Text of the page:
Forgive Me, Leonard Peacock by Matthew Quick
Published: August 13th, 2013
Publisher: Little, Brown
Today is Leonard Peacock’s birthday. It is also the day he hides a gun in his backpack. Because today is the day he will kill his former best friend, and then himself, with his grandfather’s P-38 pistol.
But first he must say good-bye to the four people who matter most to him: his Humphrey Bogart-obsessed next-door neighbor, Walt; his classmate, Baback, a violin virtuoso; Lauren, the Christian homeschooler he has a crush on; and Herr Silverman, who teaches the high school’s class on the Holocaust. Speaking to each in turn, Leonard slowly reveals his secrets as the hours tick by and the moment of truth approaches.
In this riveting look at a day in the life of a disturbed teenage boy, acclaimed author Matthew Quick unflinchingly examines the impossible choices that must be made—and the light in us all that never goes out.
This was such an emotional read that I enjoyed every second of.
This was my first book by Mathew Quick, and I will definitely be reading more from him soon. He writes about mental illness in such a realistic way and because of that, I think that everybody needs to read this book. Continue reading
Carry On by Rainbow Rowell
Published: October 6th, 2015
Publisher: St. Martin’s Griffith
Simon Snow is the worst chosen one who’s ever been chosen.
That’s what his roommate, Baz, says. And Baz might be evil and a vampire and a complete git, but he’s probably right.
Half the time, Simon can’t even make his wand work, and the other half, he sets something on fire. His mentor’s avoiding him, his girlfriend broke up with him, and there’s a magic-eating monster running around wearing Simon’s face. Baz would be having a field day with all this, if he were here—it’s their last year at the Watford School of Magicks, and Simon’s infuriating nemesis didn’t even bother to show up.
Carry On is a ghost story, a love story, a mystery and a melodrama. It has just as much kissing and talking as you’d expect from a Rainbow Rowell story—but far, far more monsters.
Carry On was such a big disappointment for me.
I read Rainbow Rowell’s Fangirl when it first came out and absolutely loved it, so I was very excited to read more of her work, but this ultimately fell flat for me. I love Rainbow Rowell as a contemporary author, but her take on fantasy was just not for me. Although I loved the world in the book and how Rowell incorporated different popular fandoms in the book, I could not get into the story. Continue reading
Read Bottom Up by Neel Shah and Skye Chatham
Publisher: Dey Street Books
Published: April 7th, 2015
A charming novel about falling in love (or like) in the digital age—the never-before-seen full story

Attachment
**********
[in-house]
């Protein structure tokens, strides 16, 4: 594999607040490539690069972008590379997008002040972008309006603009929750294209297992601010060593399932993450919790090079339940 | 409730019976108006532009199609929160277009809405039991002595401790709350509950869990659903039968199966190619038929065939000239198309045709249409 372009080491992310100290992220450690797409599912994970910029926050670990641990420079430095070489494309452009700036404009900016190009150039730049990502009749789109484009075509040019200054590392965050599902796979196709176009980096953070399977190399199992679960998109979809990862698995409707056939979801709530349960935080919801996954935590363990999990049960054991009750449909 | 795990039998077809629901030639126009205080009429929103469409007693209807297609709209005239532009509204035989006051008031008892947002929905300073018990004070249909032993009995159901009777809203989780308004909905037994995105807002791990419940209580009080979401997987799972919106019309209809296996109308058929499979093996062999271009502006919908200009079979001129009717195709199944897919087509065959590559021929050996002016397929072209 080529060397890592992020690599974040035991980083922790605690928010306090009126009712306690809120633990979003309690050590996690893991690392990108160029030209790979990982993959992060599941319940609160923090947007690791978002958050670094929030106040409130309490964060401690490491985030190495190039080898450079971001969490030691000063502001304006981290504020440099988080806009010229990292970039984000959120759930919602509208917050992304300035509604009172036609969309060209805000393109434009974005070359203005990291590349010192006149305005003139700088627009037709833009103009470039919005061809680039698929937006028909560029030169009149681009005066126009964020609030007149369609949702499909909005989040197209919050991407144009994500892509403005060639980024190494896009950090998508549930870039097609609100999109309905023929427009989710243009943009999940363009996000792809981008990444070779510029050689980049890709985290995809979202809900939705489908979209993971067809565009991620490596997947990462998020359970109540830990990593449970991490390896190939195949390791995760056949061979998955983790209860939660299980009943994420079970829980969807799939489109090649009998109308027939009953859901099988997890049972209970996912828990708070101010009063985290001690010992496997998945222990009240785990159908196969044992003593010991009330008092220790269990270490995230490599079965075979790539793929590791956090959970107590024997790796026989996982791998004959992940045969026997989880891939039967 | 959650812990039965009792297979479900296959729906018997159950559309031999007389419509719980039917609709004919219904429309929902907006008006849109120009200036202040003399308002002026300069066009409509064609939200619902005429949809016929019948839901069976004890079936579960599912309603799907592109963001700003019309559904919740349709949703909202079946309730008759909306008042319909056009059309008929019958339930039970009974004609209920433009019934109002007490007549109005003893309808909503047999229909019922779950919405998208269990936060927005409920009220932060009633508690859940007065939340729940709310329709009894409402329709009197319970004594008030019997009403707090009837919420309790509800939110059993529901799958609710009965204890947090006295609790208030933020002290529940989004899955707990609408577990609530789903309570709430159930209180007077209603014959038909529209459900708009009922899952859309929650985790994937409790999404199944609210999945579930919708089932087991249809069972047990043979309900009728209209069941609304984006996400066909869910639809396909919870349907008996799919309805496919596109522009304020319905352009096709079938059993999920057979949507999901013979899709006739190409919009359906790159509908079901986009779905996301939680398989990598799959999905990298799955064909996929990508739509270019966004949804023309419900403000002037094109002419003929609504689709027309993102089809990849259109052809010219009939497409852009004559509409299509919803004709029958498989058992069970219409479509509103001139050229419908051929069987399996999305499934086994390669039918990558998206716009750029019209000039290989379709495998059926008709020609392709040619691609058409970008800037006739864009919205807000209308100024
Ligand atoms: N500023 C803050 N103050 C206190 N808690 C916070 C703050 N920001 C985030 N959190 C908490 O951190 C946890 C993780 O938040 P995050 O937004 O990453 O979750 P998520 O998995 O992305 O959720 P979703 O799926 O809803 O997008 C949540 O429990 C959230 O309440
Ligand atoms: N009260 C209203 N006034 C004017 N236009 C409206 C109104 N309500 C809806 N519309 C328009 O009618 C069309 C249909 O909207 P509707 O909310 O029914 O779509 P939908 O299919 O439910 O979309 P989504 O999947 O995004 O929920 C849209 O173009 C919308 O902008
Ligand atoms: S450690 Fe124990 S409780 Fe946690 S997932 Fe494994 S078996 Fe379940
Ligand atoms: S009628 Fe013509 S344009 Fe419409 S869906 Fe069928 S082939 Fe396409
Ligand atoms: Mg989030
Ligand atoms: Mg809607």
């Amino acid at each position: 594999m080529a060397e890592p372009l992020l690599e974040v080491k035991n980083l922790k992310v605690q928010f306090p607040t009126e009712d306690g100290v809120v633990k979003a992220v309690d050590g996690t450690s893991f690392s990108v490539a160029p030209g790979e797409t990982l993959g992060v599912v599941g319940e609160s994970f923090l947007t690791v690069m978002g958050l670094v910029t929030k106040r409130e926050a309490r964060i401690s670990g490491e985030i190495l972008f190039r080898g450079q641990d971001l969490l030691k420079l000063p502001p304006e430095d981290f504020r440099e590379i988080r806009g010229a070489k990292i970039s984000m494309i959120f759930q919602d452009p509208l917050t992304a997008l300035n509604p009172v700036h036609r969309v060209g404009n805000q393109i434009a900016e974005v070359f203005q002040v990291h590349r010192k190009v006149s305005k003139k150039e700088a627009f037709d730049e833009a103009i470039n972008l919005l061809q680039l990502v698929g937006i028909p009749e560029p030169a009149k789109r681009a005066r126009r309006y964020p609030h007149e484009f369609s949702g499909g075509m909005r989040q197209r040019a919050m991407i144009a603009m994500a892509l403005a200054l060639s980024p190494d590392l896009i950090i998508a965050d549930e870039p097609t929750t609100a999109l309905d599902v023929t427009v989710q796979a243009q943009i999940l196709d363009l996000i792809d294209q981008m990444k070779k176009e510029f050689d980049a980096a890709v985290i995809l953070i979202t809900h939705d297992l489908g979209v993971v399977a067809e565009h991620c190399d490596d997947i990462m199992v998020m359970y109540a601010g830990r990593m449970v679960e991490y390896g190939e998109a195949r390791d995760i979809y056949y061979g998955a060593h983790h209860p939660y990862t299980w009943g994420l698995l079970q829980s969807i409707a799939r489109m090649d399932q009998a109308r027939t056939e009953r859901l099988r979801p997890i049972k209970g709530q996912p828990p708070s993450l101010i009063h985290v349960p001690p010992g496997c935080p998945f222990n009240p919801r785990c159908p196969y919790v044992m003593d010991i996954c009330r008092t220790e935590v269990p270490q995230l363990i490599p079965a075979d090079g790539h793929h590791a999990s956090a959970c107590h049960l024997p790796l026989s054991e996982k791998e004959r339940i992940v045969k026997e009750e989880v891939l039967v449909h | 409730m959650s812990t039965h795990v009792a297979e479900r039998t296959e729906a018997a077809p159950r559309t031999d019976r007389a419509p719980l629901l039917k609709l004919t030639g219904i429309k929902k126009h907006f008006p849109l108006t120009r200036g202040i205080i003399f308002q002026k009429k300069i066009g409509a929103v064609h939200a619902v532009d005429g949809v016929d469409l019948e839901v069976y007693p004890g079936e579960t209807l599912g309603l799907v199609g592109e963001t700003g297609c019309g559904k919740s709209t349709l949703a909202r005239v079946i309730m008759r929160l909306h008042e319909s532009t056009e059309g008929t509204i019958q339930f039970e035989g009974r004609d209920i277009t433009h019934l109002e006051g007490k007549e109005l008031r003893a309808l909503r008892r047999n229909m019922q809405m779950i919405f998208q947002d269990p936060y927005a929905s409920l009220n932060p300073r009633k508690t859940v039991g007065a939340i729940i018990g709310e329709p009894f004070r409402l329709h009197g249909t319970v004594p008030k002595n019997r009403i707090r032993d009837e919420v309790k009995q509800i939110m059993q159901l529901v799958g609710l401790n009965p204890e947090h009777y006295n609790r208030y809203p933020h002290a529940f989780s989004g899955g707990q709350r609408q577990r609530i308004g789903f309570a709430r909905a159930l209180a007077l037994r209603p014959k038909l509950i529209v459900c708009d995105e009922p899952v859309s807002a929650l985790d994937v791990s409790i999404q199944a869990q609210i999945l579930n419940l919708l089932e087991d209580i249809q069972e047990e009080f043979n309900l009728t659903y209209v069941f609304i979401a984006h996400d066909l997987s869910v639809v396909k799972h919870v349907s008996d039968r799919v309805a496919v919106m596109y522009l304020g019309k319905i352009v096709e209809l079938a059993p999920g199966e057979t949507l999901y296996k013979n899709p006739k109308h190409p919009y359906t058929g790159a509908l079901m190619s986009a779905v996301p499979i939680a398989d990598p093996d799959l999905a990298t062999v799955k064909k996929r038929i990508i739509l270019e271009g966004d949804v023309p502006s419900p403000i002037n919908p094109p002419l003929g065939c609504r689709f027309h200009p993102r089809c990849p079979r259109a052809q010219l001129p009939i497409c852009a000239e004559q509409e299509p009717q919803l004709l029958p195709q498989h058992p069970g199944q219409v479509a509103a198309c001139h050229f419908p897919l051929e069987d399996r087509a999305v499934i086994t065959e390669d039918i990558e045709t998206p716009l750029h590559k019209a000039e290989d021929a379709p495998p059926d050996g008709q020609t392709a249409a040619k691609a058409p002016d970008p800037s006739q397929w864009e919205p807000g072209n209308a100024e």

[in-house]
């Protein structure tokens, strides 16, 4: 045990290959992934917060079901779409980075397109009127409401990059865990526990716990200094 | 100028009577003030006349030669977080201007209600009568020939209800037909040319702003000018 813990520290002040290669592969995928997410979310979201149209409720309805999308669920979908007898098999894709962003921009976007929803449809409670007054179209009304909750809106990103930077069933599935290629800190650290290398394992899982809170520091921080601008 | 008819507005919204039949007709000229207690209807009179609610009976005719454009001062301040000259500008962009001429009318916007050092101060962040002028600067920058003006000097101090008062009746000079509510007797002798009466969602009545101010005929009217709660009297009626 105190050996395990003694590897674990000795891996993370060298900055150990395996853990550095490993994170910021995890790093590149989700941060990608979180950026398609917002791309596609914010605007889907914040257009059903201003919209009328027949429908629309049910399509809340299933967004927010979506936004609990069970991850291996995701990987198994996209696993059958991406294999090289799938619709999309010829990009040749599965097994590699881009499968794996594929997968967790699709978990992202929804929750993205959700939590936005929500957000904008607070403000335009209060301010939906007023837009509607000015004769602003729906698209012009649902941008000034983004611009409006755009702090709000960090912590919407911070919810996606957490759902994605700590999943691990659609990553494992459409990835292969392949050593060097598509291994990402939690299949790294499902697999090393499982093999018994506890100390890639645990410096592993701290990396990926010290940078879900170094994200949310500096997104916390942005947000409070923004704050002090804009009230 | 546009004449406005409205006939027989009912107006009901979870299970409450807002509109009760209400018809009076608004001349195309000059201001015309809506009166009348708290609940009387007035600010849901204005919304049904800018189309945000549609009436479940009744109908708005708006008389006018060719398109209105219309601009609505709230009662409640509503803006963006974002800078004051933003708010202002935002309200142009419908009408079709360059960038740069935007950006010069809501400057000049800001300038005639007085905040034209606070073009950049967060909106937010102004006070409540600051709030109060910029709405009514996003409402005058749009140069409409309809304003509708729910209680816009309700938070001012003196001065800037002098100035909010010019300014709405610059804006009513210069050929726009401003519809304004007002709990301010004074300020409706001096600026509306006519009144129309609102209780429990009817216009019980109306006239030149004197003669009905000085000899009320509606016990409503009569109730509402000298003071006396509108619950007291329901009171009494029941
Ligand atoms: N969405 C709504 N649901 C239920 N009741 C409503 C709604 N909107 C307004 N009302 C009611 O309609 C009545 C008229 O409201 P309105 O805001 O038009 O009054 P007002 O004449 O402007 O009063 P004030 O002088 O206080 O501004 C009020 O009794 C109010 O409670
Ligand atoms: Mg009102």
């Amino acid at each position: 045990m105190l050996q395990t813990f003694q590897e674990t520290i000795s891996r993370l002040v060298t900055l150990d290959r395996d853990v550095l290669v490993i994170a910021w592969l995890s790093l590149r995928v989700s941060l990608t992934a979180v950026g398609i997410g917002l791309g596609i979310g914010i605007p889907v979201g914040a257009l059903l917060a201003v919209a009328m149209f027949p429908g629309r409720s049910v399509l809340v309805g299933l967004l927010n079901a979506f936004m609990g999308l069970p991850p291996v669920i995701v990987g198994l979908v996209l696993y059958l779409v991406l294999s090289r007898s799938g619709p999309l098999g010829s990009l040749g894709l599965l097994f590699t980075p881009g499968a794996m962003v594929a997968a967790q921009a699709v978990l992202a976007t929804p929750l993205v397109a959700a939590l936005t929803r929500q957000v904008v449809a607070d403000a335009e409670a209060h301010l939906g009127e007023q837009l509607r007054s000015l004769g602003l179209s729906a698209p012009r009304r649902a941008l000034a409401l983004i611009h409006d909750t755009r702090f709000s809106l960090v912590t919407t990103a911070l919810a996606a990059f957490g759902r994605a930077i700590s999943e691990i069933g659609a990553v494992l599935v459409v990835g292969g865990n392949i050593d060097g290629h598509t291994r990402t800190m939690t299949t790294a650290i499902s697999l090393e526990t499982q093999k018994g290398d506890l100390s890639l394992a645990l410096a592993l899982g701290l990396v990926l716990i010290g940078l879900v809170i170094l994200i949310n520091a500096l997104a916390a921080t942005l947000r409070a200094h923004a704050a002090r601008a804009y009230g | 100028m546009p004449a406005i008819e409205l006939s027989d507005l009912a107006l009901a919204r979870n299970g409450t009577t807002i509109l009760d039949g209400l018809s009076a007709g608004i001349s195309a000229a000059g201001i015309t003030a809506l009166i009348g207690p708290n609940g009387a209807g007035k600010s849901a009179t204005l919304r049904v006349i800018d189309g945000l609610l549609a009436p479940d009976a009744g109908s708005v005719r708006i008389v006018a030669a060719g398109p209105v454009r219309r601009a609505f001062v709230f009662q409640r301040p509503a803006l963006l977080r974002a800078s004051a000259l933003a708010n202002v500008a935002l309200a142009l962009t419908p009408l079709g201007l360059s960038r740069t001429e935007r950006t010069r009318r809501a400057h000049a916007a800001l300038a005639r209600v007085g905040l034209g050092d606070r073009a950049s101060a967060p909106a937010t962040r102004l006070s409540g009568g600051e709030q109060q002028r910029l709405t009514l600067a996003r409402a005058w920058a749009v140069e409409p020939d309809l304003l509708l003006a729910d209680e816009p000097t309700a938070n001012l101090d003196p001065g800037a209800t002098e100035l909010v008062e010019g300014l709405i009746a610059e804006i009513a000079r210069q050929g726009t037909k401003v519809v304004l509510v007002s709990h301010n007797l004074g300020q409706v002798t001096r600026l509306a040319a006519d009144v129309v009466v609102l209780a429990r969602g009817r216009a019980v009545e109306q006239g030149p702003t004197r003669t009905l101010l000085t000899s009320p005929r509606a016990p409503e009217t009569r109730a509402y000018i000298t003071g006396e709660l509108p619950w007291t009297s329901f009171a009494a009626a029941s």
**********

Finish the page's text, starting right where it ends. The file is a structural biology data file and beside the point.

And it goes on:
Madeline and Elliot meet at a New York City restaurant opening. Flirtation—online—ensues. A romance, potentially eternal, possibly doomed, begins.
And, like most things in life today, their early exchanges are available to be scrutinized and interpreted by well-intentioned friends who are a mere click away.
Madeline and Elliot’s relationship unfolds through a series of thrilling, confounding, and funny exchanges with each other, and, of course, with their best friends and dubious confidants (Emily and David). The result is a brand-new kind of modern romantic comedy, in format, in content, and even in creation—the authors exchanged e-mails in real time, blind to each other’s side conversations. You will nod in appreciation and roll your eyes in recognition; you’ll learn a thing or two about how the other half approaches a new relationship . . . and you will cheer for an unexpected ending that just might restore your faith in falling in love, twenty-first-century style.
This book was so much fun to read! When I picked this book up it was on a whim, and I did not realize until I started reading it that the book is told completely through texts and emails. I haven’t ever read a book like that before, so it was a fun and new experience for me. Even though it is told just through the texts and emails, the writing is amazing. Continue reading
Animal Farm by George Orwell
Published: August 17th, 1945
Tired of their servitude to man, a group of farm animals revolt and establish their own society, only to be betrayed into worse servitude by their leaders, the pigs, whose slogan becomes: “All animals are equal, but some animals are more equal than others.” This 1945 satire addresses the socialist/communist philosophy of Stalin in the Soviet Union.
I decided to pick up this book since I had heard really great things about it, but had never read it. I know that many people are assigned this in high school, but I never was. I am so happy I picked this up, though. Continue reading
The Distance from A to Z by Natalie Blitt
Published: January 12th, 2016
Seventeen-year old Abby has only one goal for her summer: to make sure she is fluent in French—well, that, and to get as far away from baseball and her Cubs-obsessed family as possible. A summer of culture and language, with no sports in sight.
That turns out to be impossible, though, because her French partner is the exact kind of boy she was hoping to avoid. Eight weeks. 120 hours of class. 80 hours of conversation practice with someone who seems to exclusively wear baseball caps and jerseys.
But Zeke in French is a different person than Zeke in English. And Abby can’t help but fall for him, hard. As Abby begins to suspect that Zeke is hiding something, she has to decide if bridging the gap between the distance between who she is and who he is, is worth the risk.
This book has such a great premise that just sounds fun and entertaining, which is why I decided to pick it up. The story does start off well, but I just found way too many flaws with it. Continue reading